The index revealed analytics, workflow tools, collaboration and security are viewed as the key technologies that facilitate and support innovation.
While blockchain and robotics continue to capture headlines and popular imagination, their value as innovation enablers remains uncertain.
Communications technology can facilitate digital collaboration but, as was the case the previous year, many organisations are failing to optimise their investment in this technology by introducing collaborative practices in an integrated and systematic way.
This year's research found almost two thirds (65%) of executive leaders recognised the value of collaboration; however half that number conceded they were not using collaboration tools in the most productive way.
While a digitised environment can serve as the foundation for a more innovative corporate culture, the survey found only 60% of organisations had a program to migrate to one in 2020, up from 56% in 2019.
The research revealed a jump in the number of organisations that were reorganising their processes and procedures to incorporate best of breed digital technology: up from 33% in 2019 to 45% in 2020.
Keeping staff in the dark about digital transformation plans was revealed to be a common business practice 53% of respondents admitted to only sometimes involving staff in the introduction of new workplace technologies, while about a third (34 %) said they always did so.
Leaving employees out of the loop was identified as a contributor to the rise of shadow IT, the use of undocumented software introduced by staff without the knowledge of IT decision makers.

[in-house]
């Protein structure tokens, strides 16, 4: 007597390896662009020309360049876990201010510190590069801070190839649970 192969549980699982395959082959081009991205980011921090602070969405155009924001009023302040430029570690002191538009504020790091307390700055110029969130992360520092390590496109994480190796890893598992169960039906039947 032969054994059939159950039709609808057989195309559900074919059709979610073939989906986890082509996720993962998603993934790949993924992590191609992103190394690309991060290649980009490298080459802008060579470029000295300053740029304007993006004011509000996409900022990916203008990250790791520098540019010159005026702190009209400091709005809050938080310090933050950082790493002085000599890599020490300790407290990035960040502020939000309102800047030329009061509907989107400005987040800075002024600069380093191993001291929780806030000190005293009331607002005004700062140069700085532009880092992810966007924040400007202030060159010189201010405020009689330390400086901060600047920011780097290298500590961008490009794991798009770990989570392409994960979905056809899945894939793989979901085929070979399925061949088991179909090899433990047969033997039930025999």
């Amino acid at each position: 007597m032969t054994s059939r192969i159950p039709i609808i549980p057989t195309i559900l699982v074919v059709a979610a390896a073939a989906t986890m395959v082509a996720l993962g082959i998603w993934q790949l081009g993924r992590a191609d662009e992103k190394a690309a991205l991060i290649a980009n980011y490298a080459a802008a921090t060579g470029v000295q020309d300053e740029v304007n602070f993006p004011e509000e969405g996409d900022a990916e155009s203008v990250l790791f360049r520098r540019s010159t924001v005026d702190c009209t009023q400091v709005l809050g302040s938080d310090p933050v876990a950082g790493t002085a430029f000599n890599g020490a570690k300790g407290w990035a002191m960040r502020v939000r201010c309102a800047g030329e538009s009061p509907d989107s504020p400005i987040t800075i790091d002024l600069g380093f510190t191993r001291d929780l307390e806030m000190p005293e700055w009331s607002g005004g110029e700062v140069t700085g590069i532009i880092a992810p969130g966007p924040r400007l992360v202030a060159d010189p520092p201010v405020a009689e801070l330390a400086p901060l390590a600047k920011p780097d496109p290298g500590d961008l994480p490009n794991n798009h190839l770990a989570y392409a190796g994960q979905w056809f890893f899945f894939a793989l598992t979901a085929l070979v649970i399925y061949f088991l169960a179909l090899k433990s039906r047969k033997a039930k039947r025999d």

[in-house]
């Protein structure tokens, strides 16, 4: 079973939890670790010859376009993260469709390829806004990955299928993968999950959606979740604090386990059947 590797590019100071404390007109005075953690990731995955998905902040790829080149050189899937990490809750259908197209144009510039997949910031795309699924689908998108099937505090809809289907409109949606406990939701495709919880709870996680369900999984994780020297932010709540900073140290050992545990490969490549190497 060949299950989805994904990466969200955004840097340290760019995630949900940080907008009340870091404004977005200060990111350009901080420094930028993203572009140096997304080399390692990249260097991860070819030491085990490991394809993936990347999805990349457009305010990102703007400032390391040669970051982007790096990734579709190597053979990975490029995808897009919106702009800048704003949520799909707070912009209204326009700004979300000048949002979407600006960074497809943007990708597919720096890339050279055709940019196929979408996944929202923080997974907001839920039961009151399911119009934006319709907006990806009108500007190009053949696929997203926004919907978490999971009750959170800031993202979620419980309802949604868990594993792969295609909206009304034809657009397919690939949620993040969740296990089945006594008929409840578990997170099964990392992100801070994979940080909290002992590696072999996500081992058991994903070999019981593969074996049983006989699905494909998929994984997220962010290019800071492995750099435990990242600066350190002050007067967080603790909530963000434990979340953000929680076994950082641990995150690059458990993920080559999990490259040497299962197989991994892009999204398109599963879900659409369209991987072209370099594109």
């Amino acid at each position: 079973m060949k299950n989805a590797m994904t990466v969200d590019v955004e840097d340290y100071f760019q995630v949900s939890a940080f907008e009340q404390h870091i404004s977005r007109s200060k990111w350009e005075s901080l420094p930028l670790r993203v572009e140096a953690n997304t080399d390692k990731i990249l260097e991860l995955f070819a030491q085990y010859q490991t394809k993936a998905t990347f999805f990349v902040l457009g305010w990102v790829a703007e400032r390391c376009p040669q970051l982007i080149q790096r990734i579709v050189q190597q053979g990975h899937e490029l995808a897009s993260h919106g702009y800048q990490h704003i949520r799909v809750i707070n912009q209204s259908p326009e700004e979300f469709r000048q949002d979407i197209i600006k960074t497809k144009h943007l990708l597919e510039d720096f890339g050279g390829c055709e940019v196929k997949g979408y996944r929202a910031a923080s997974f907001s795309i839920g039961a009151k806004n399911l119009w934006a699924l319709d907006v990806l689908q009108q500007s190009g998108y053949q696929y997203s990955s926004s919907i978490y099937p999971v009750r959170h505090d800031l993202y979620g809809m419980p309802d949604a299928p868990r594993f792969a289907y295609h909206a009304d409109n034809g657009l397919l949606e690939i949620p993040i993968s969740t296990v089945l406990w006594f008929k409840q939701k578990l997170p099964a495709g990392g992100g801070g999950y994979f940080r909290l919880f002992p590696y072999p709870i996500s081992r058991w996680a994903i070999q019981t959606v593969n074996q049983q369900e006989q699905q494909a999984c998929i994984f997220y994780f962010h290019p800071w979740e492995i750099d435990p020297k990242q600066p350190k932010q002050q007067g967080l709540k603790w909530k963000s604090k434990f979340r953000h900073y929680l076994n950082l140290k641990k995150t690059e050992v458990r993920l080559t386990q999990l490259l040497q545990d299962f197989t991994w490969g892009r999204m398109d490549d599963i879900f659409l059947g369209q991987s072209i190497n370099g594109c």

Failure to communicate the strategic vision of the organisation can result in staff resistance to innovation and transformation initiatives, particularly in the public sector. Staff resistance was a barrier in almost half (47%) of all government agencies, this year.
Conversely, top down leadership and support for digitisation programs can help ensure theyre embraced by employees and lead to increased innovation as a result. A third of executive leaders agreed change needed to be driven by senior management with a clear vision, if benefits were to be realised across the enterprise.
The report showed Australia's business leaders are aware there is work to be done on the innovation front. Just one in five (22%) felt the country was ahead of other developed nations in the digital work environment, while 28% stated the country was lagging behind.
Despite those figures, over one in five (23%) believed Australia could be ahead in the future. 50% believe the country will maintain its standing and 22% anticipate Australia will fall behind the rest of the world.
"Investing in digital infrastructure and culture which help innovation to flourish is the key to making sure the latter scenario does not come to pass. It needs to be enterprise wide and ongoing, not an isolated or exclusive activity or exercise," says Berry.
"Developing a program to move to a digital culture will have the welcome side effect of introducing more people to what is possible with digital. It's time to awaken ideas from all corners of your organisation."